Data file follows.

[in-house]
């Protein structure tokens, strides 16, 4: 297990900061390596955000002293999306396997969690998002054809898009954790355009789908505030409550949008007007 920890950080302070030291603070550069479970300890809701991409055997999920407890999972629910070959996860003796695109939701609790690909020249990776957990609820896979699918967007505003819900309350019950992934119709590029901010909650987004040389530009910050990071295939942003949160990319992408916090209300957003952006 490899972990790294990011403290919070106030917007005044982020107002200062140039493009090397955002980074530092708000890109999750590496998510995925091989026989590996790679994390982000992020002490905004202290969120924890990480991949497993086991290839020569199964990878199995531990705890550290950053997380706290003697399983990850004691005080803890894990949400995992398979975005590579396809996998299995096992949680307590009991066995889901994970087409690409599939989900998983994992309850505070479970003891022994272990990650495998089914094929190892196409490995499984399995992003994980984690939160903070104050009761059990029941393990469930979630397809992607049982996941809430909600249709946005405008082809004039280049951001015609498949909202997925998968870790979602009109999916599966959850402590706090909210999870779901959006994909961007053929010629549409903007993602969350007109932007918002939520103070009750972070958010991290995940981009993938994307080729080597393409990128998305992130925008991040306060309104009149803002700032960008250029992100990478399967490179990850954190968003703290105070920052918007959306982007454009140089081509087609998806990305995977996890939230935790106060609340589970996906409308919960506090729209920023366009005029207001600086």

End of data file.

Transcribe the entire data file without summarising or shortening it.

[in-house]
């Protein structure tokens, strides 16, 4: 297990900061390596955000002293999306396997969690998002054809898009954790355009789908505030409550949008007007 920890950080302070030291603070550069479970300890809701991409055997999920407890999972629910070959996860003796695109939701609790690909020249990776957990609820896979699918967007505003819900309350019950992934119709590029901010909650987004040389530009910050990071295939942003949160990319992408916090209300957003952006 490899972990790294990011403290919070106030917007005044982020107002200062140039493009090397955002980074530092708000890109999750590496998510995925091989026989590996790679994390982000992020002490905004202290969120924890990480991949497993086991290839020569199964990878199995531990705890550290950053997380706290003697399983990850004691005080803890894990949400995992398979975005590579396809996998299995096992949680307590009991066995889901994970087409690409599939989900998983994992309850505070479970003891022994272990990650495998089914094929190892196409490995499984399995992003994980984690939160903070104050009761059990029941393990469930979630397809992607049982996941809430909600249709946005405008082809004039280049951001015609498949909202997925998968870790979602009109999916599966959850402590706090909210999870779901959006994909961007053929010629549409903007993602969350007109932007918002939520103070009750972070958010991290995940981009993938994307080729080597393409990128998305992130925008991040306060309104009149803002700032960008250029992100990478399967490179990850954190968003703290105070920052918007959306982007454009140089081509087609998806990305995977996890939230935790106060609340589970996906409308919960506090729209920023366009005029207001600086």